Project: Recombinant group A Rotavirus VP6 (rVP6) as an attractive protein subunit vaccine against RVA disease for young children and ruminants in Morocco
Home Institution: Royal School of Military Health Service, Rabat, Morocco
Host institution in India: Indian Veterinary Research Institute, Bareilly, Uttar Pradesh
Nadia Touil is a full Professor at Royal School of Military Health Service, Rabat, Morocco and working in the Laboratorie de Recherche & Biosécurité at the Teaching Military Hospital of Rabat (HMIMedV, Rabat). She graduated from the College of Science (Animal Biology) from Mohammed I, University in Oujda in 1994. She completed her PhD in Sciences (Cell Genetics) from the Vrije Universiteit of Brussels, Brussels (Belgium) in 2002. She worked as a researcher at the Department of Immunology at the HMIMedV (Hôpital Militaire d'Instruction Med V de Rabat) from 2003-2008. From 2009-2014, she worked at the Biopharma company for Biological and Veterinary pharmaceuticals production. Her main task was to develop Group A Rotavirus vaccine. In 2014, she specialized for the diagnosis and interspecies transmission of Enteric Viruses. In 2017, she started working on the development of a recombinant RVA protein and works with the team of Dr YS Malik from the Indian Veterinary Research Institute, India.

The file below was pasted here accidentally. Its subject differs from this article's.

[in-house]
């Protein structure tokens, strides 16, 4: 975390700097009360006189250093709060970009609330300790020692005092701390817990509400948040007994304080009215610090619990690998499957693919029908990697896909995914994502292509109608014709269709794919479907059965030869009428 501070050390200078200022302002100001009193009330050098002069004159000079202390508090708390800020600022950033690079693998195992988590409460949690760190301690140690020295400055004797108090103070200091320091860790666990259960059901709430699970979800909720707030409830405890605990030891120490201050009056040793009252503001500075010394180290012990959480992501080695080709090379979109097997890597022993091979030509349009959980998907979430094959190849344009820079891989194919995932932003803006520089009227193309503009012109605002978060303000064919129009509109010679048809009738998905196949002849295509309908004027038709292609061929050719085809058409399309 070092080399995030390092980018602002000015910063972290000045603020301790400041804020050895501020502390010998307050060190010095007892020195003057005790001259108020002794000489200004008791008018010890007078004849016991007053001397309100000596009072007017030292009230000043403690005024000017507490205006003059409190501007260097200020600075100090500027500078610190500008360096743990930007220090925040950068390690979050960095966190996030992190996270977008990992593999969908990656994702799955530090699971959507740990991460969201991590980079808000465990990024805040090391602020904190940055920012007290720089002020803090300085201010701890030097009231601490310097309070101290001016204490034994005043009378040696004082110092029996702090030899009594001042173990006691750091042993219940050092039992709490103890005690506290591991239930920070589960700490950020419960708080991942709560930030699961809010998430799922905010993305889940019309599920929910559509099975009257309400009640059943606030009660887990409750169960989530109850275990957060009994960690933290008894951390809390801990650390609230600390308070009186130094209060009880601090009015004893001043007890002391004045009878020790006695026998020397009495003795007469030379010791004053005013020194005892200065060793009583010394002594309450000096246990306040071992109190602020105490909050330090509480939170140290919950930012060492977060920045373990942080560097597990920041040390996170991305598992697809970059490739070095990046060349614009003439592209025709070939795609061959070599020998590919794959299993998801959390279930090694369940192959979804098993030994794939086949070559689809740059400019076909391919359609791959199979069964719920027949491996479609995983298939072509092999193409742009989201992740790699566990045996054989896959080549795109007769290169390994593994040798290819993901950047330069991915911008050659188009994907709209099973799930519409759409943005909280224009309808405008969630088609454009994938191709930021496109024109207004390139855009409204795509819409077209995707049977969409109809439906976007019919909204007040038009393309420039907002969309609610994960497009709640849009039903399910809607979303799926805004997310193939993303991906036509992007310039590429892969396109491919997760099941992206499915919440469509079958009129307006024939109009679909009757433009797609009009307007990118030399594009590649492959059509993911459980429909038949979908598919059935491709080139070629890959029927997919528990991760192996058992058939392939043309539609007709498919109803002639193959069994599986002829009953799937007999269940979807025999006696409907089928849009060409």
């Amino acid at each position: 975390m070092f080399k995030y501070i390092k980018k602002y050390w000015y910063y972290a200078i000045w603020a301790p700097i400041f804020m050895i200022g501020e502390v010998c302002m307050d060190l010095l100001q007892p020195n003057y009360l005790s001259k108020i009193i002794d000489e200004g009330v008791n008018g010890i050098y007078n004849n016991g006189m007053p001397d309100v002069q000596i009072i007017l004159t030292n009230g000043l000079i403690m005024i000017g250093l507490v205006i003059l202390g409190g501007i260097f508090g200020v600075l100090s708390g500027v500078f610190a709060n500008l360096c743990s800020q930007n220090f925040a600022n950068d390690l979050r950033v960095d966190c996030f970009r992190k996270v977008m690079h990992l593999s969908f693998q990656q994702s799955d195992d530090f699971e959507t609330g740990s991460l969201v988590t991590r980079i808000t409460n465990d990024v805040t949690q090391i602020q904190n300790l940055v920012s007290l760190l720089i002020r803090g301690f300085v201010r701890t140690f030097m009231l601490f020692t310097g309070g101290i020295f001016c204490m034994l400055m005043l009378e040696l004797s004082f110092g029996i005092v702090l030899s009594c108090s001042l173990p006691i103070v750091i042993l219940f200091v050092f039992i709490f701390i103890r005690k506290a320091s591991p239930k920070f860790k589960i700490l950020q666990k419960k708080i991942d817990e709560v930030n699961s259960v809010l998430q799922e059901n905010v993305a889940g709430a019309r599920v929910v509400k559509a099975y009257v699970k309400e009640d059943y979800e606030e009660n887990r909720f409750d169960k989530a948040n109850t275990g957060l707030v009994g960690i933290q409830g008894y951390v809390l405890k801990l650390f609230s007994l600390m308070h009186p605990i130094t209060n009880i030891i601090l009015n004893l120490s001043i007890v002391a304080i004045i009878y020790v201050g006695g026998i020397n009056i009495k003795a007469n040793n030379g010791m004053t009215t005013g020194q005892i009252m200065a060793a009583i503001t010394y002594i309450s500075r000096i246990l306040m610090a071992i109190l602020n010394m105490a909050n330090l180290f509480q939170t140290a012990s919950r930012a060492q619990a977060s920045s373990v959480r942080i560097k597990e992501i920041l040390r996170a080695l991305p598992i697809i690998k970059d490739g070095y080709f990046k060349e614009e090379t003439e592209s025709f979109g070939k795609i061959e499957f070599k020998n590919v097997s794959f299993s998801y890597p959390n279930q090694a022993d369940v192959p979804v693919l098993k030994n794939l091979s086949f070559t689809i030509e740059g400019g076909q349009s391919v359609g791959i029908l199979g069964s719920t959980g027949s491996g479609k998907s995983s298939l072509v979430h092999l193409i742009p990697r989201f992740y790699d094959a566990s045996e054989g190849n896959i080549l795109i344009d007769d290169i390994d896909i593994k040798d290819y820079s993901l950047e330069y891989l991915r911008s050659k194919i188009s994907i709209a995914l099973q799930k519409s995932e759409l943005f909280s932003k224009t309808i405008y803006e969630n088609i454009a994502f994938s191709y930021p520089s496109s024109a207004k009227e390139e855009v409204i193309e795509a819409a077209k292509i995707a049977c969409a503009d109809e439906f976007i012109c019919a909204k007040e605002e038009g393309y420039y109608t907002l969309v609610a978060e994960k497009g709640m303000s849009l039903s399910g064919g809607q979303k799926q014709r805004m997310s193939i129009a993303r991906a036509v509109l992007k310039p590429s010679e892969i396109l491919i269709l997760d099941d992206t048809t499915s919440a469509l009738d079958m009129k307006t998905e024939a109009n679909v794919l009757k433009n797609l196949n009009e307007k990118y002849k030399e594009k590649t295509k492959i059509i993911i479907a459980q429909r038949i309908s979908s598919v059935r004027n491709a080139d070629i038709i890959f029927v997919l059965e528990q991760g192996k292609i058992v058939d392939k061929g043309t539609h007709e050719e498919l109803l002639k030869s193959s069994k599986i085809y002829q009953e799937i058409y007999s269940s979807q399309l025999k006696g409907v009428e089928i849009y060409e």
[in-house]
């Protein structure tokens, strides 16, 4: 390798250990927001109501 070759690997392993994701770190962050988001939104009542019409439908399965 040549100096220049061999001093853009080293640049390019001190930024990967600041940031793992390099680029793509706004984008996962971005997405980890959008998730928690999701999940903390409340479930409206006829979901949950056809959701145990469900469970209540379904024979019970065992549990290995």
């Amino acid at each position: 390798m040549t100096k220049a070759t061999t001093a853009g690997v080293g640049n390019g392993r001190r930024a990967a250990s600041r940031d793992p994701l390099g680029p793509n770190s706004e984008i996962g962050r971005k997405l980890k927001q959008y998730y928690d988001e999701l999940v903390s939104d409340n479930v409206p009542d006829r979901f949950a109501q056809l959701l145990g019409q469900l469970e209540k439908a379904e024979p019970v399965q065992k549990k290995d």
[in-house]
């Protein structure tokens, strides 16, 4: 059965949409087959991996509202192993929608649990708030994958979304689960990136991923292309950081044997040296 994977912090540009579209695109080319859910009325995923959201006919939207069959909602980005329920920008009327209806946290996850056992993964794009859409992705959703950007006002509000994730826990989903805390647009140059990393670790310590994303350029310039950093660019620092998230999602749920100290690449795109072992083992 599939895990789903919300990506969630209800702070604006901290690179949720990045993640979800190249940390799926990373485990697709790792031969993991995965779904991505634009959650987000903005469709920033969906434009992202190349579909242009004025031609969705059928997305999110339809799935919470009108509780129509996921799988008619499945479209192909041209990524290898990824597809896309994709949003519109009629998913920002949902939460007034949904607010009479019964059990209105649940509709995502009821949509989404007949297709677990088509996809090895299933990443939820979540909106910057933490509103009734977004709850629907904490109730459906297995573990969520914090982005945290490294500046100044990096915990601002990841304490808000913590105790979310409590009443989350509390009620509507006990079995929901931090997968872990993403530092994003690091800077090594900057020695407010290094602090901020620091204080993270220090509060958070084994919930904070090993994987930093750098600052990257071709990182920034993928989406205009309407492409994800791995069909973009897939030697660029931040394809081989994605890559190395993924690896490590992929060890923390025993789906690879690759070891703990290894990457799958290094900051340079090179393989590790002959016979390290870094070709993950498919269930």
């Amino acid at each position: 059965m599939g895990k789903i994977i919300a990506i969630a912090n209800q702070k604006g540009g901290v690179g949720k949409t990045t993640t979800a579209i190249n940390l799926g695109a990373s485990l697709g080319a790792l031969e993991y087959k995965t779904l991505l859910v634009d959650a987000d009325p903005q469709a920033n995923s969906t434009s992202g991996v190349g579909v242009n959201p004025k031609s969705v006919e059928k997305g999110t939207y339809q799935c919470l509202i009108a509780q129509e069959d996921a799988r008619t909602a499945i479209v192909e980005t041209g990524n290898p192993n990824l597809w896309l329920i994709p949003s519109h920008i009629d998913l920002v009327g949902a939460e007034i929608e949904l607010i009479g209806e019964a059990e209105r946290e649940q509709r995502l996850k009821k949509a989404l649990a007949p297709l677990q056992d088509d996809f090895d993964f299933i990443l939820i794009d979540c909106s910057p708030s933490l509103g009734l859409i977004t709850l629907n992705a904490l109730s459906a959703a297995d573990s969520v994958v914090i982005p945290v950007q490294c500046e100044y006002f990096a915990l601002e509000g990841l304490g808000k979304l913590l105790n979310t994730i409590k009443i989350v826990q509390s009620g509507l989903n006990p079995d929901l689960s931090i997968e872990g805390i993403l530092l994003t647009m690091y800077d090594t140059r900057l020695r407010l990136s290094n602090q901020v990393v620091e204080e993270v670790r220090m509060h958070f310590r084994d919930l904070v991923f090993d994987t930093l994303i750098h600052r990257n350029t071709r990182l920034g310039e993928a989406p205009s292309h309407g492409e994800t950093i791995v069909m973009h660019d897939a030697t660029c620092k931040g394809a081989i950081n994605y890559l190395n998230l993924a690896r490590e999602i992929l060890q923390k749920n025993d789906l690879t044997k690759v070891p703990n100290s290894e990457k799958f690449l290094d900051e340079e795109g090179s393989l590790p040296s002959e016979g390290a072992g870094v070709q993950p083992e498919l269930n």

Project: Recombinant group A Rotavirus VP6 (rVP6) as an attractive protein subunit vaccine against RVA disease for young children and ruminants in Morocco: To improve the control of group A rotavirus (RVA) infection and disease in children in Morocco, Rotarix and Rotateq live attenuated vaccines were introduced into the National Immunization Programme (NIP) in 2010 and 2014 respectively. The former vaccine has been associated with reduction of almost 50% of RVA hospitalization while, four years after its introduction, some vaccinated children were found to be severely affected with acute gastroenteritis (AGE). Unusual P  serotypes in their feces were detected and showed similarities to RVA excreted from bovine and small ruminants with AGE. In our context where many children and adults are living in close relationship with ruminants, P  RVA should be common. We are currently working on the development of an attractive recombinant protein targeting all RVA (from human and ruminants) using the BacMam viruses. Our partnership with the Indian Veterinary Research Institute at Uttar Pradesh lead us to advance the production of the rVP6 protein.